Shrove tuesday…is full of customs, mostly pancakes. In this Bedfordshire village they don’t make them but listen for them in perhaps the country’s strangest custom.
Let’s all do the conger
As St. George’s church bell rings, a crocodile of children leave the local primary school and head towards a small hill. The hill called Conger Hill, a 12th century motte and bailey, is said to hold a strange captive. Once there they all kneeled down, on positioned mats or sheets so as not to get their clothes dirty and placed their ears to the ground.
What were they listening to? Doris Jones-Baker (1977) provides the notes. She states in her Folklore of Hertfordshire:
“The best-known maker of Shrove Tuesday Pancakes in Hertfordshire, however was no mortal but the Pancake Witch of Toddington….She fries her yearly batch deep inside Conger Hill.”
She continues to add:
“The Toddington village school bell rings five minutes before noon to give the children time to scurry along to the top of the hill nearby. Here putting their ears to the ground, they listen for the sizzle of the pancakes as they fry in the old witch’s pan.”
And so was written the last account of the custom whilst still undertaken. The origins of the custom are not clear, but it is believed to be at least 150 years old. The earliest account is in 1885 although it does not mention the hill stating:
“Being Shrove Tuesday, according to ancient custom, the children have a half holiday.”
However, it was common to give the children the afternoon off everywhere so it is difficult to judge. Jones-Baker when she described the custom was recalling a revival or was it made up then by Richard Dillingham the primary school’s headmaster, from the 1940s (according to the Bedfordshire archives) or 1950s which continued until the 1970s (and into the 1990s according to many folk custom books). And for many years that was that. It was a demised custom. Why perhaps parents moaned about dirty clothes or someone suggested it was a bit too pagan!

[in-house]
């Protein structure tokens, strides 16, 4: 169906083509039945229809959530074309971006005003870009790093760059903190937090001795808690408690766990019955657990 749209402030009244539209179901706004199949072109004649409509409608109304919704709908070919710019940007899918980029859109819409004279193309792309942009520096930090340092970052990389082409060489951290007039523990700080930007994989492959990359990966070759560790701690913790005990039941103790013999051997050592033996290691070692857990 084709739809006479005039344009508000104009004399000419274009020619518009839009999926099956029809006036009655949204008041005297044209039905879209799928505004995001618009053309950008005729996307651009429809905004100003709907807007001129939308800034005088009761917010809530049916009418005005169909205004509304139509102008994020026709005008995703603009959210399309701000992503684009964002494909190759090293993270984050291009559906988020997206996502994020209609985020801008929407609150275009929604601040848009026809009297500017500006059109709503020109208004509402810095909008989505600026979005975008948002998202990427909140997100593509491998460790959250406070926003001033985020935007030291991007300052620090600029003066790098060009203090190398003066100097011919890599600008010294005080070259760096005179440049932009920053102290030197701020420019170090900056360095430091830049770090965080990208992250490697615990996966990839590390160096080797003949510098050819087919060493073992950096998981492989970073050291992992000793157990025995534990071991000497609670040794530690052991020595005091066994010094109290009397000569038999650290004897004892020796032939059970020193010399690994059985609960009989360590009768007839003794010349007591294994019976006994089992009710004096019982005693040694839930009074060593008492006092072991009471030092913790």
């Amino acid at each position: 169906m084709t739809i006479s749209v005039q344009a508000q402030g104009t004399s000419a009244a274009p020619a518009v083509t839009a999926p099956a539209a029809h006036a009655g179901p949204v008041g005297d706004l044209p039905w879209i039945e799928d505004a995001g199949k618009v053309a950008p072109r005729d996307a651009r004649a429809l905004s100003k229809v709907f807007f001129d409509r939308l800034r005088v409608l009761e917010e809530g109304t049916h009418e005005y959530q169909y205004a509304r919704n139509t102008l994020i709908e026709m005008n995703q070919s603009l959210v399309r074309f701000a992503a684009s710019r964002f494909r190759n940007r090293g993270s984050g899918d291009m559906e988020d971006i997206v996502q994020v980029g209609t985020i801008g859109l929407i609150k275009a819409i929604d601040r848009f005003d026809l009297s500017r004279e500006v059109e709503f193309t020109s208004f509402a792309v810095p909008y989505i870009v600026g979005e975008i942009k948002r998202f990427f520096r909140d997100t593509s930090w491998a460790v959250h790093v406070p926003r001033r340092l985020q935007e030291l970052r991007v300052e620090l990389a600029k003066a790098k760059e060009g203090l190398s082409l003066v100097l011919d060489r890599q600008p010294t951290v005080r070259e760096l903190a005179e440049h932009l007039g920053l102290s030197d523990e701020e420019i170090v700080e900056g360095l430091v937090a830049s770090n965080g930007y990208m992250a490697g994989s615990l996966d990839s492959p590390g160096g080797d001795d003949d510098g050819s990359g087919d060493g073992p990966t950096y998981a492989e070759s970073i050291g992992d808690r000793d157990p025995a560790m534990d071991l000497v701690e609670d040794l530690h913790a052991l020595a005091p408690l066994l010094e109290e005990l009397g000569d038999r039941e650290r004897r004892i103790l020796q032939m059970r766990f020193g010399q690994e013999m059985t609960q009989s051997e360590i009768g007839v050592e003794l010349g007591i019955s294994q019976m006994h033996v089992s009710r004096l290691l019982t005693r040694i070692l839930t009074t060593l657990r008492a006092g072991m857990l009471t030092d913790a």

However, some customs refuse to die, especially when you have a thriving community and its spirit. The Toddington Old Boys’ Association decided to revive the custom in 2011 after checking with a former pupil from the 50s that the witch was still there! And she was! So to ensure that the custom was understood the legend was told at the school and now the children are firmly involved.
Witch is it? Witch or not?
Cynics may argue that the sound is the reverb of the church bells vibrating in the ground. Others disagree “I heard the witch cackle” I can hear it…”quiet but evil” but another child would say “It’s just the ground.” I would say it could the M1 hurtling by nearby…a local legend recalls that the Lord of the Castle wanting pancakes imprisoned a witch in the dungeon. Looking around is quite surreal lots of children lying down with their heads buried in the grass, at a brief moment silent and giggling and chatting! My children thought it was all rather weird…but they believed. I think!
Whatever is the truth it’s nice to see the custom revived….and lets hope it continues.
My hard drive is playing up and I cannot access photos, the grainy photo from the following website where I found the majority of the information. Hope they don’t mind. It has a great video as well…
Find out when it’s on….
its not on Calendar customs yet, but there’s a lot on Shrove Tuesday there